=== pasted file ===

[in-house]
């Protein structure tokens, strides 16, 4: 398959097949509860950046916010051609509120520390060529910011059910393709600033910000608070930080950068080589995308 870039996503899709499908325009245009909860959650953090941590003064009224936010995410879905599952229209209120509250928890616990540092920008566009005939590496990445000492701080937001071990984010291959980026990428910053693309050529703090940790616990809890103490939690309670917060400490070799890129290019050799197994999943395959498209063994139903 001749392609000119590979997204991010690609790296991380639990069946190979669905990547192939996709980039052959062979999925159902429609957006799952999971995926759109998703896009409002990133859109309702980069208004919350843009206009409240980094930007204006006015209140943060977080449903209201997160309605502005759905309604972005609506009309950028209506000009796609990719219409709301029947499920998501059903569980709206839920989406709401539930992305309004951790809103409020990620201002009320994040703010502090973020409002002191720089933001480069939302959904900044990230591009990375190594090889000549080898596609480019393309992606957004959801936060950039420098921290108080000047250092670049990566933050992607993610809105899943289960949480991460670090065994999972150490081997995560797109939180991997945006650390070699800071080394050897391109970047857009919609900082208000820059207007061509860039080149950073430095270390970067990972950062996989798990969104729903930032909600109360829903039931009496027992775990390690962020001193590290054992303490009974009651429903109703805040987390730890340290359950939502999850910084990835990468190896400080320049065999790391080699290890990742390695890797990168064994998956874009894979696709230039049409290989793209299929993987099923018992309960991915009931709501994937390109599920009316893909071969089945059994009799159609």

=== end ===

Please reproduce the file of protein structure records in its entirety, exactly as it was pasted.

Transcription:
[in-house]
């Protein structure tokens, strides 16, 4: 398959097949509860950046916010051609509120520390060529910011059910393709600033910000608070930080950068080589995308 870039996503899709499908325009245009909860959650953090941590003064009224936010995410879905599952229209209120509250928890616990540092920008566009005939590496990445000492701080937001071990984010291959980026990428910053693309050529703090940790616990809890103490939690309670917060400490070799890129290019050799197994999943395959498209063994139903 001749392609000119590979997204991010690609790296991380639990069946190979669905990547192939996709980039052959062979999925159902429609957006799952999971995926759109998703896009409002990133859109309702980069208004919350843009206009409240980094930007204006006015209140943060977080449903209201997160309605502005759905309604972005609506009309950028209506000009796609990719219409709301029947499920998501059903569980709206839920989406709401539930992305309004951790809103409020990620201002009320994040703010502090973020409002002191720089933001480069939302959904900044990230591009990375190594090889000549080898596609480019393309992606957004959801936060950039420098921290108080000047250092670049990566933050992607993610809105899943289960949480991460670090065994999972150490081997995560797109939180991997945006650390070699800071080394050897391109970047857009919609900082208000820059207007061509860039080149950073430095270390970067990972950062996989798990969104729903930032909600109360829903039931009496027992775990390690962020001193590290054992303490009974009651429903109703805040987390730890340290359950939502999850910084990835990468190896400080320049065999790391080699290890990742390695890797990168064994998956874009894979696709230039049409290989793209299929993987099923018992309960991915009931709501994937390109599920009316893909071969089945059994009799159609």